This study has certain limitations. First, it is a retrospective case series with a relatively small study population owing to the rarity of this pathologic condition. However, to our knowledge, no study has evaluated >20 cases of OO, especially using a traditional sublaminar wiring technique and/or transarticular screw fixation. Second, we did not include a control group for comparison, such as patients undergoing C1–C2 polyaxial screw fixation. Huang et al. evaluated the relation between the C1–C2 fusion angle and postoperative cervical alignment using C1–C2 segmental fixation [21]. They also reported that over-reduction of the C1–C2 angle and hyperlordotic C1–C2 fusion leads to sagittal malalignment. Therefore, the results of the present study are also applicable for conventional C1–C2 segmental fixation technique.


We found a negative association between the sagittal alignment of C0–C1 and C2–C7 after atlantoaxial fusion and the C1–C2 fusion angle along with decreased ROM. Thus, overcorrection of C1–C2 kyphosis should be avoided to maintain good physiologic cervical sagittal alignment.

Conflicts of interest

No potential conflict of interest relevant to this article was reported.

Fig. 1.
(A, B) The direction of the AAI was defined as the direction of displacement of the spinolaminar line during flexion and extension. AAI, atlantoaxial instability.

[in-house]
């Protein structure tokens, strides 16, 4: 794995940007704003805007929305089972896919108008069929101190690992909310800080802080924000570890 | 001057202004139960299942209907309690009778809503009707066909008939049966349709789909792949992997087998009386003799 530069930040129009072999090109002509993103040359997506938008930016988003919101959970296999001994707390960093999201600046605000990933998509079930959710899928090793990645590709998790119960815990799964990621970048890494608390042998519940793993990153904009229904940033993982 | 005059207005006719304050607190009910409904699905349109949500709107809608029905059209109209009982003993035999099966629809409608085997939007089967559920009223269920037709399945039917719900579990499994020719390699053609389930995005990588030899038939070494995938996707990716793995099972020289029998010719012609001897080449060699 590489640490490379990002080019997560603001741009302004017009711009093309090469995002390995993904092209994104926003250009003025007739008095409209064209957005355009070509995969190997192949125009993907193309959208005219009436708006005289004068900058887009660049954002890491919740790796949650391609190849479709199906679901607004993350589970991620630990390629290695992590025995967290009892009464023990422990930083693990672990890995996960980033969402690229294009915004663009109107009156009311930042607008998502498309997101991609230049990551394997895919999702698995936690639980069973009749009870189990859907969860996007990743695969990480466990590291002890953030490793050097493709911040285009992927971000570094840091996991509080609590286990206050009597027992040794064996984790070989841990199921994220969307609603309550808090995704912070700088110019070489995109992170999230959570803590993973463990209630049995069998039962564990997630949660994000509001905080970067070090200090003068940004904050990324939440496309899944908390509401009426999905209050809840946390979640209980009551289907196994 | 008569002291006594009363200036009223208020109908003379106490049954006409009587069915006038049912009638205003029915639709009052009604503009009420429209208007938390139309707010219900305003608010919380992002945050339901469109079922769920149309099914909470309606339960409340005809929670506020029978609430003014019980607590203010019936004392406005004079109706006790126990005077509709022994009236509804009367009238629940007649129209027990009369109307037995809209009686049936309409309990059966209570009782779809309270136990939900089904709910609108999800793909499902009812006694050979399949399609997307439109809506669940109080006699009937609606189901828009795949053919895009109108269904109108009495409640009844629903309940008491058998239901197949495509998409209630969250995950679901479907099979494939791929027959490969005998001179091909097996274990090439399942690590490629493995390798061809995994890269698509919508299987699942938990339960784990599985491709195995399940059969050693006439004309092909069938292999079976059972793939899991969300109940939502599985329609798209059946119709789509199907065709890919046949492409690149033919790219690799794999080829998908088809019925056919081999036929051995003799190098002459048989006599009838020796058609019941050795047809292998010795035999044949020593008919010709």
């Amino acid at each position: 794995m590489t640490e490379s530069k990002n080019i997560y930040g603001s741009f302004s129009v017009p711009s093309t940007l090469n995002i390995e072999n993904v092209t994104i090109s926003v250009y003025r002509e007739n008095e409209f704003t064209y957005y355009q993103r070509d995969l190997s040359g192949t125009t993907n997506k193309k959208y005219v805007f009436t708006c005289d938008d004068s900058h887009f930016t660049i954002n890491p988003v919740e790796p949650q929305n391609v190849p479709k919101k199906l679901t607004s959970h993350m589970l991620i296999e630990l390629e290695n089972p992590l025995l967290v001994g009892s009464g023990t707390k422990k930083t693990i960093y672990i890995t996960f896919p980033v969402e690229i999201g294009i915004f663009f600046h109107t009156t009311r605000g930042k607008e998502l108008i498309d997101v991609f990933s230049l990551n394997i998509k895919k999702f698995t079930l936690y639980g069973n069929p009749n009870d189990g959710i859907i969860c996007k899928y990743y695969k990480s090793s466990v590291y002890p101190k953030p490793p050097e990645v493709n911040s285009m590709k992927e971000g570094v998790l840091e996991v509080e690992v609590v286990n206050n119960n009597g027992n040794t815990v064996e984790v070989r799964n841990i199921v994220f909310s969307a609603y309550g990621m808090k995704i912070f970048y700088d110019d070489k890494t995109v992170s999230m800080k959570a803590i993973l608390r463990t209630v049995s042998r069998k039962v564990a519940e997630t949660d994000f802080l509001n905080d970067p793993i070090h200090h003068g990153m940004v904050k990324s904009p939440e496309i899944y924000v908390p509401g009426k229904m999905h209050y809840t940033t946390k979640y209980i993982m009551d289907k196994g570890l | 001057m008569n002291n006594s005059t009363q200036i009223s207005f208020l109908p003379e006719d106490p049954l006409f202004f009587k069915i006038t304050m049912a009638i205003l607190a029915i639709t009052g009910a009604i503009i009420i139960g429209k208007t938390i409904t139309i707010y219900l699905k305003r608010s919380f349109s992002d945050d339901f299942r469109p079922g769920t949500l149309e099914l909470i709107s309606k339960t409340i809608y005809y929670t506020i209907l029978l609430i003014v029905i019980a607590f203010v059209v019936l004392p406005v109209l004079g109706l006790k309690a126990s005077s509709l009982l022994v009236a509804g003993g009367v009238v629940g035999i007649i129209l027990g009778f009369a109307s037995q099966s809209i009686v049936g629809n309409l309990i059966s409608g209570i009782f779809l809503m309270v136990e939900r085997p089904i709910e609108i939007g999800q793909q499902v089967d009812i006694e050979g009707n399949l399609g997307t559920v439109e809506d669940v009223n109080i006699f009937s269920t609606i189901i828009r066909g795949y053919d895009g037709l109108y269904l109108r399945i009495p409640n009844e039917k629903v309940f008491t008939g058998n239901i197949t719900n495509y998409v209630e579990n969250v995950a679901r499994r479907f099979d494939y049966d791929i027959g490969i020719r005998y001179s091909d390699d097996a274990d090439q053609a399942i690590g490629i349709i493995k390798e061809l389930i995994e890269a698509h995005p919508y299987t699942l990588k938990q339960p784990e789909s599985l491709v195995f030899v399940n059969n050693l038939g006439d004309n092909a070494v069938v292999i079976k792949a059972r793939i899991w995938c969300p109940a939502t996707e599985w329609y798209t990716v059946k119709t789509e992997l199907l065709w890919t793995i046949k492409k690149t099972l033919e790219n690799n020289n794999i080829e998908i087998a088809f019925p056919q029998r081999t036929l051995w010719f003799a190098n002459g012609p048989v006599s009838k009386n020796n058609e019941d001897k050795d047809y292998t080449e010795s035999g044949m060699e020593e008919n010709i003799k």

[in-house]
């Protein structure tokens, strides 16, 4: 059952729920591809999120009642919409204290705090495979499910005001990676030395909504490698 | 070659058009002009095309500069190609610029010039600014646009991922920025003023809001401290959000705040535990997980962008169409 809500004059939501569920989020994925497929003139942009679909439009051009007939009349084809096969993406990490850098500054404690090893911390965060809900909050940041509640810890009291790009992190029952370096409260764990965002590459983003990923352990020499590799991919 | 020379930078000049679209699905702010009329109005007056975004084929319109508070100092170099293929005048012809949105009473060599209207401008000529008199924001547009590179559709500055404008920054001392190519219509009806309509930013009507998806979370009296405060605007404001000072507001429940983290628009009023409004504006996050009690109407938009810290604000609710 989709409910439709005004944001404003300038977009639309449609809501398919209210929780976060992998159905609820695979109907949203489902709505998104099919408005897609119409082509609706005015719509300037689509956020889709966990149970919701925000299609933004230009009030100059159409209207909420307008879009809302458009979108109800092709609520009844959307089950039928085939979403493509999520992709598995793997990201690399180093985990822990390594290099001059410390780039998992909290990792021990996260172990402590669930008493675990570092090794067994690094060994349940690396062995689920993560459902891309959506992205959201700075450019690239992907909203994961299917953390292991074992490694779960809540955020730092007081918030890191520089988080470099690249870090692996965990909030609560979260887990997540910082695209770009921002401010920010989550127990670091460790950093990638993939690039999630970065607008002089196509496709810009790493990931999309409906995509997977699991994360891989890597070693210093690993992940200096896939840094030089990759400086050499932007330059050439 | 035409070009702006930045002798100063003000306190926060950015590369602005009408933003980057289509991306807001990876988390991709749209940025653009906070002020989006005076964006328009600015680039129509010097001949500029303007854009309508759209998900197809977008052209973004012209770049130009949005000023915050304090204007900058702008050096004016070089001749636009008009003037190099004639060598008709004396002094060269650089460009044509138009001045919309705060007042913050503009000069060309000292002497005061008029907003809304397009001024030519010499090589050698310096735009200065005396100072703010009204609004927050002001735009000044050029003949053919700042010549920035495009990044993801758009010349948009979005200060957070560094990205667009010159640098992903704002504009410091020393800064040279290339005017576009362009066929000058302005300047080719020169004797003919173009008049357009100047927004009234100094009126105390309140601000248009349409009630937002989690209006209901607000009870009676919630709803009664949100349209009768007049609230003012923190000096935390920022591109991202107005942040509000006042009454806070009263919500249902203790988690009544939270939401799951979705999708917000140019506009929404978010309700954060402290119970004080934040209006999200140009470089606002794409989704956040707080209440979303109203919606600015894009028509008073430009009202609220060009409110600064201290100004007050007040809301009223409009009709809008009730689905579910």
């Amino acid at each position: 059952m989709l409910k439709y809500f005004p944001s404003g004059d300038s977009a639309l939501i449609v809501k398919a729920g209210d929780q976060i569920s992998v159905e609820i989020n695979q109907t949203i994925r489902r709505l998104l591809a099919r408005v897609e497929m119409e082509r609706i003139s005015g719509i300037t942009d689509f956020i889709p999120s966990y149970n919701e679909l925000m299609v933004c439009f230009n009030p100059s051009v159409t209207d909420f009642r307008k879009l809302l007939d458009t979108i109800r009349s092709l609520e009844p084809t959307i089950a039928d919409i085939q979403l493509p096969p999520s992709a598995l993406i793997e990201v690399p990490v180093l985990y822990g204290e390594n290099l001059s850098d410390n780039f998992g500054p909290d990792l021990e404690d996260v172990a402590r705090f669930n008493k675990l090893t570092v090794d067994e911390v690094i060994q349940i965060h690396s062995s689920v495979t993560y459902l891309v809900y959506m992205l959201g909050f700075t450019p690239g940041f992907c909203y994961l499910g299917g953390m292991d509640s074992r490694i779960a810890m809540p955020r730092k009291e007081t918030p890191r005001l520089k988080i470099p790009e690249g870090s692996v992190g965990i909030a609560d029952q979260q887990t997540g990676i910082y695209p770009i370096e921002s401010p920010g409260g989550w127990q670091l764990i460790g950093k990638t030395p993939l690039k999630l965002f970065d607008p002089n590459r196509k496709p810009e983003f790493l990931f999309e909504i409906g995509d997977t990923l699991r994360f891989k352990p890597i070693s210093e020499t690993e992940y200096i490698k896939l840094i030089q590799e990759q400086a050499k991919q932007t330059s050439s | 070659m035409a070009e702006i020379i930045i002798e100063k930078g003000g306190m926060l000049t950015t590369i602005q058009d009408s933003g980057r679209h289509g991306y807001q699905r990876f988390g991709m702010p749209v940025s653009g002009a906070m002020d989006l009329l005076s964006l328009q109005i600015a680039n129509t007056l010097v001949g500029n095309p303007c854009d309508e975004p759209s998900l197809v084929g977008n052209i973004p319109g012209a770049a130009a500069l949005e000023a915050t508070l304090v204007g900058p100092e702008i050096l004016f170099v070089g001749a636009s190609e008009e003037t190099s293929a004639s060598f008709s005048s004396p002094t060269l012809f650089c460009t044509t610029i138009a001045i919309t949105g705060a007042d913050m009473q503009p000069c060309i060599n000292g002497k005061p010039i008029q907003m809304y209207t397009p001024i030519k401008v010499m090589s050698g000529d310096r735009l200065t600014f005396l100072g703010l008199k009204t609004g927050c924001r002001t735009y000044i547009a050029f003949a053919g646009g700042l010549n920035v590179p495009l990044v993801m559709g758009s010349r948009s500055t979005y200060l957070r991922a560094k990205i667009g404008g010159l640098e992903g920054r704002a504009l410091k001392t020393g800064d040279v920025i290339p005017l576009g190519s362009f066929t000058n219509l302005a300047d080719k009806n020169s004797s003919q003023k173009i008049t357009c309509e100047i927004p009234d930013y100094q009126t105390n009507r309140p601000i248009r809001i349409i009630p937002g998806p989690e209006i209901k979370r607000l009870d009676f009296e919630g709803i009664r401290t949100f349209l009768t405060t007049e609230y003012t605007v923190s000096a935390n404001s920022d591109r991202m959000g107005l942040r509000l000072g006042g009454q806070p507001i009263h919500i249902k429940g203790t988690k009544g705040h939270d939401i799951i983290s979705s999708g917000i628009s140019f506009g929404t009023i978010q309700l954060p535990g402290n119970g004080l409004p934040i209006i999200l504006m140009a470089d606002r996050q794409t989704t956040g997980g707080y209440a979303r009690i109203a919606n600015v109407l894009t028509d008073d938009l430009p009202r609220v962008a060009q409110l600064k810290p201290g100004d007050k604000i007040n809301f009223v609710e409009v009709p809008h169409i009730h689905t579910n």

Fig. 2.
The C0–C1, C1–C2, and C2–C7 angles were measured on neutral (A) lateral radiographs. The C0–C1 angle was measured between the McRae line and the line passing through the centers of the C1 anterior and posterior arches. The C1–C2 angle was measured between the line passing through the centers of the C1 anterior and posterior arches and line tangential to the inferior border of the C2 body. The C2–C7 angle was measured using the Cobb angle between the line on the inferior endplate of C2 and superior endplate of C7. The C0–C1, C1–C2, and C2–C7 range of motions were measured on flexion (B) and extension (C) lateral radiographs.
Fig. 3.
(A–D) A 44-year-old man with Os odontoideum underwent C1–C2 posterior sublaminar wiring and fusion. The C1–C2 angle was overcorrected from 23° preoperatively to 30° at the final follow-up. The C0–C1 angle decreased from 10° to 9° preoperatively, whereas the C2–C7 angle decreased from 10° to −5° at 2 years postoperatively. OP, operative; POD, postoperative day.
Fig. 4.
(A–D) A 36-year-old woman with Os odontoideum underwent C1–C2 posterior sublaminar wiring and fusion. The C1–C2 angle was maintained from 20° preoperatively to 20° at 12 years postoperatively. Sagittal alignment was well maintained at a C0–C1 angle of 10° and C2–C7 angle of 22° at 12 years postoperatively. OP, operative; POD, postoperative day.
Table 1.
Demographic and radiological data according to final C1–2 fusion angle
Variable Group A (C1–2 angle ≥22, N=11) Group B (C1–2 angle <22, N=10) p-value
Age (yr) 40.98±9.2 44.8±14.5 0.36
Sex (male/female) 7/4 3/7 0.56
Operation method (PSLW/PSLW+TASF) 5/6 6/4 0.41
Preop C0–C1 angle (°) 8.4±4.4 11.2±6.7 0.08
Preop C1–C2 angle (°) 17.5±5.6 19.3±6.2 0.72
Preop C2–C7 angle (°) 22.2±3.4 21.3±3.4 0.45
Final C0–C1 angle (°) 3.8±1.2 6.2±3.4 <0.05
Final C1–C2 angle(°) 15.78±3.8 28±5.4 <0.05
Final C2–C7 angle (°) 7.7±9.9 20.0±7.2 <0.05

Values are presented as mean±standard deviation or number.

PSLW, posterior sublaminar wiring; TASF, trans-articular screw fixation using Magerl’s technique; Preop, preoperative.